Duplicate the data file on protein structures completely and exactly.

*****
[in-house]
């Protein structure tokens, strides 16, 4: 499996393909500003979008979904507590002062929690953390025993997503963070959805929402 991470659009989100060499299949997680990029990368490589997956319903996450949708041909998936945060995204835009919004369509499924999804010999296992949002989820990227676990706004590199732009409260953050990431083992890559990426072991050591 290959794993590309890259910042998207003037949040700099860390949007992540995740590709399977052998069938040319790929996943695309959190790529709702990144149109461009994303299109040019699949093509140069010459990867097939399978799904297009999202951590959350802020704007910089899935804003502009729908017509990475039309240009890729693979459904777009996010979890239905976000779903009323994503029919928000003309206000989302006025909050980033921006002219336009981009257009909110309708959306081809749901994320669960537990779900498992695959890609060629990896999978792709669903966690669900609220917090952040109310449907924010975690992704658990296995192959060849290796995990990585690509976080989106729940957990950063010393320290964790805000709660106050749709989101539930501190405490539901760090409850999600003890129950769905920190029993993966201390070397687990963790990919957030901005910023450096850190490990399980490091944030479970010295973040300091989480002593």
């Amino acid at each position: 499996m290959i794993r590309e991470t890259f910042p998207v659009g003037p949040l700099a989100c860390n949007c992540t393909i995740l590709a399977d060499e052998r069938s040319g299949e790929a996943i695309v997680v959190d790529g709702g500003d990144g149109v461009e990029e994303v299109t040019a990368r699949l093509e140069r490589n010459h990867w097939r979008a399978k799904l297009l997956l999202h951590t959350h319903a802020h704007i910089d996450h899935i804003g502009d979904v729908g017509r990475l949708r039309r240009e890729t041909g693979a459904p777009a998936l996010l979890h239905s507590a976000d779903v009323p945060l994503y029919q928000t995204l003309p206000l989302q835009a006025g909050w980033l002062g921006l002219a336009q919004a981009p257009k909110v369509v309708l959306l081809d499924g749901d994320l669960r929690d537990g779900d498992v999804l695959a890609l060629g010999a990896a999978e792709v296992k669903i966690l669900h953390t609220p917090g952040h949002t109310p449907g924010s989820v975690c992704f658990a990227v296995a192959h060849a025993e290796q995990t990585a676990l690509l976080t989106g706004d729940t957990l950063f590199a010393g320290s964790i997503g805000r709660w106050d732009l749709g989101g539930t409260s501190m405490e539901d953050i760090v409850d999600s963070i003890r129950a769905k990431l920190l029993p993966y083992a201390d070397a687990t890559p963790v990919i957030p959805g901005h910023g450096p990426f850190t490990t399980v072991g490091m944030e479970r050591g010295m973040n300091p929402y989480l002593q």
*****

[in-house]
């Protein structure tokens, strides 16, 4: 499996393909500003979008979904507590002062929690953390025993997503963070959805929402 991470659009989100060499299949997680990029990368490589997956319903996450949708041909998936945060995204835009919004369509499924999804010999296992949002989820990227676990706004590199732009409260953050990431083992890559990426072991050591 290959794993590309890259910042998207003037949040700099860390949007992540995740590709399977052998069938040319790929996943695309959190790529709702990144149109461009994303299109040019699949093509140069010459990867097939399978799904297009999202951590959350802020704007910089899935804003502009729908017509990475039309240009890729693979459904777009996010979890239905976000779903009323994503029919928000003309206000989302006025909050980033921006002219336009981009257009909110309708959306081809749901994320669960537990779900498992695959890609060629990896999978792709669903966690669900609220917090952040109310449907924010975690992704658990296995192959060849290796995990990585690509976080989106729940957990950063010393320290964790805000709660106050749709989101539930501190405490539901760090409850999600003890129950769905920190029993993966201390070397687990963790990919957030901005910023450096850190490990399980490091944030479970010295973040300091989480002593």
């Amino acid at each position: 499996m290959i794993r590309e991470t890259f910042p998207v659009g003037p949040l700099a989100c860390n949007c992540t393909i995740l590709a399977d060499e052998r069938s040319g299949e790929a996943i695309v997680v959190d790529g709702g500003d990144g149109v461009e990029e994303v299109t040019a990368r699949l093509e140069r490589n010459h990867w097939r979008a399978k799904l297009l997956l999202h951590t959350h319903a802020h704007i910089d996450h899935i804003g502009d979904v729908g017509r990475l949708r039309r240009e890729t041909g693979a459904p777009a998936l996010l979890h239905s507590a976000d779903v009323p945060l994503y029919q928000t995204l003309p206000l989302q835009a006025g909050w980033l002062g921006l002219a336009q919004a981009p257009k909110v369509v309708l959306l081809d499924g749901d994320l669960r929690d537990g779900d498992v999804l695959a890609l060629g010999a990896a999978e792709v296992k669903i966690l669900h953390t609220p917090g952040h949002t109310p449907g924010s989820v975690c992704f658990a990227v296995a192959h060849a025993e290796q995990t990585a676990l690509l976080t989106g706004d729940t957990l950063f590199a010393g320290s964790i997503g805000r709660w106050d732009l749709g989101g539930t409260s501190m405490e539901d953050i760090v409850d999600s963070i003890r129950a769905k990431l920190l029993p993966y083992a201390d070397a687990t890559p963790v990919i957030p959805g901005h910023g450096p990426f850190t490990t399980v072991g490091m944030e479970r050591g010295m973040n300091p929402y989480l002593q």